This was good. City were in the old Division Two at the time thanks to the relegation described above but after a run of ten wins from their last 11 games had given themselves a chance of promotion. They just needed a point at Hillsborough to achieve it and so it was one not to be missed. I travelled down with a mate and his dad (and someone else who I can’t recall) along with 10,000 others who formed the first yellow wall I can properly recall away from home in the Leppings Lane end.
It was the most Norwich City afternoon ever. Bonkers. We went behind as per, but in the dying minutes, Keith Bertschin headed one in, in front of the 10,000 to create pandemonium, only for this bloke called Gary Bannister to restore Wednesday’s lead a minute or two later. The odd thing about it was there was a Wednesday fan on the pitch who’d have probably headed it in if Bannister had missed it! But the goal stood.
Yet in a final twist of the craziest afternoon ever, Leicester, against whom we were battling for that promotion place, could manage only a goalless draw at home to Shrewsbury. We were up! The journey home, with the roads seeming draped in yellow and green the whole way, was unforgettable.
City 3, Ipswich Town 1 — 11 October 1996
I mean, every win over that lot is special, but this one was the first after poor old Gunny’s air shot from Robert Ullathorne’s back pass on that cow field that passed off as a football pitch. It was also the first one after the Ian Crook to Ipswich transfer that never happened when an eleventh-hour intervention from Mike Walker put a stop to the madness.
Boy were they chirpy… and salty… and cocky. I know this for a fact because an afternoon spent drinking in the city (it was a Friday) involved bumping into some Ipswich supporters I worked with at the time. But we had the last laugh on what was a glorious night. ‘Cheer up George Burley…’ was at its height and the old place rocked even with just 20,000 in it.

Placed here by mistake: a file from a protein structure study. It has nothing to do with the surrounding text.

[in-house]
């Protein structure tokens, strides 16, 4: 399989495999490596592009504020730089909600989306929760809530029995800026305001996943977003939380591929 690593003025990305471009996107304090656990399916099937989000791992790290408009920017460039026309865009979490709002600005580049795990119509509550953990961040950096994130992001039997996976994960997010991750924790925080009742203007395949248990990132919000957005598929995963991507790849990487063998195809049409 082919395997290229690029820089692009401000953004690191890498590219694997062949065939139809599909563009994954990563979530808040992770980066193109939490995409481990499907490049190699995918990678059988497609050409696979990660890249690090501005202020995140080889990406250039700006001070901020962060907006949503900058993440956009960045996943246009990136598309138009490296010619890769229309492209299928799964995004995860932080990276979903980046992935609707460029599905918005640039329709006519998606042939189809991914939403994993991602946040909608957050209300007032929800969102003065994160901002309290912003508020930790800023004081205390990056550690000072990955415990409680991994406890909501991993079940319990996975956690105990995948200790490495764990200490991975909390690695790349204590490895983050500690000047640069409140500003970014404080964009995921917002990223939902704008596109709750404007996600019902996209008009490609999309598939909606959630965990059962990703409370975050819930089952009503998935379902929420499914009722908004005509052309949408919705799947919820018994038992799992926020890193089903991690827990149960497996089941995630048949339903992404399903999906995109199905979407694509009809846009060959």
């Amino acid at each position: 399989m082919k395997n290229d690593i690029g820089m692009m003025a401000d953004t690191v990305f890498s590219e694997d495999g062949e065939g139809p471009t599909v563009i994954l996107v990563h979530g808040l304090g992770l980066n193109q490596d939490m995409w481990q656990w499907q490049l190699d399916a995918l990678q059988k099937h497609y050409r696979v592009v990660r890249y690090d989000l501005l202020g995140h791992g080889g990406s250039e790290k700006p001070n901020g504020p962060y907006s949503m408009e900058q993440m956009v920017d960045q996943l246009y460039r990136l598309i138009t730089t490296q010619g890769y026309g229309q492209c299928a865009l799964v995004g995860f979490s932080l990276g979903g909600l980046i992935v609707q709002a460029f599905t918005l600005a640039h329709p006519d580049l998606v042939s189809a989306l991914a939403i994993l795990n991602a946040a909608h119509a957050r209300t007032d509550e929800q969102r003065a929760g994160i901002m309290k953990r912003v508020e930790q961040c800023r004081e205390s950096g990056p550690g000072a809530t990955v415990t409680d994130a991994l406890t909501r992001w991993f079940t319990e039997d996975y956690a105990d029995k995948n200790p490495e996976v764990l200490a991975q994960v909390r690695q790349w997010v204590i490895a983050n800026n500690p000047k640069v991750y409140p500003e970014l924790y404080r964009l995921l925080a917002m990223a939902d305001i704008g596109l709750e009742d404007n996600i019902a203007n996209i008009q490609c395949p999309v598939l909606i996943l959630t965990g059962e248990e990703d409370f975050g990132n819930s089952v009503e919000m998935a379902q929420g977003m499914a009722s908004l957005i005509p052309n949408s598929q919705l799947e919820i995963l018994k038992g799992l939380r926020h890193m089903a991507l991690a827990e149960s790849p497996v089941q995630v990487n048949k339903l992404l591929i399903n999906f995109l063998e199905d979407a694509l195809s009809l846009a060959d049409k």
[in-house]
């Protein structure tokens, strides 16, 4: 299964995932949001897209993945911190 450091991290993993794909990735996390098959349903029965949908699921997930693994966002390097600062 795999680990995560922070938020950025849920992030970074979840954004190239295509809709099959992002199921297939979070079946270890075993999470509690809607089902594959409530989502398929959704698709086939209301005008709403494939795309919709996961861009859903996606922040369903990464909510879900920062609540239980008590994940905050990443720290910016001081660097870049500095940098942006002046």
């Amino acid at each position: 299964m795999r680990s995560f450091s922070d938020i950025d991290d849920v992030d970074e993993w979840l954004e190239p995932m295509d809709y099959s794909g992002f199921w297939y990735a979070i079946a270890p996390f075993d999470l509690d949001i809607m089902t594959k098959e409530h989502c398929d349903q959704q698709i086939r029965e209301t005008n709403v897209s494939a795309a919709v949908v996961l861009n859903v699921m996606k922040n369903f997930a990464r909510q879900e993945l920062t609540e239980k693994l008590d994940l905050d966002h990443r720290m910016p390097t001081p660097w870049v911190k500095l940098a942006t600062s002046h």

Andy Johnson started the ball rolling with a tap-in from a brilliant team move and added another 15 later before they pulled one back just after halftime through Danny Sonner. John Polston clinched it though for City in the second half, and in an era where they would beat us frequently (weird eh?) this was really good.
City 4, Cardiff City 1 — 13 December 2003
You know the one. It was supposed to be Darren Huckerby’s Norwich City swansong as his loan spell here ended and he would return to Man City. At the time we had no idea that Hucks was going to tell his agent to do one and would soon re-appear on Boxing Day as a bona fide Canary.
It was, as I’ve said many times, a Huckerby masterclass. To this day, the best individual performance I’ve ever seen in a Norwich City shirt and included a Hucks special where he slalomed in and out of Cardiff defender on a run that took him half the length of the pitch before scoring. Magical. He also found time to put one on a plate for Iwan.
Little did we know at the time the great man would go on to make Norfolk home and Norwich City his club.
So… five of the best from me – a very personal choice that won’t chime with everybody. Obviously, there are loads of others I could bore you with but these five all resonate for very different reasons.
Let us know your top five…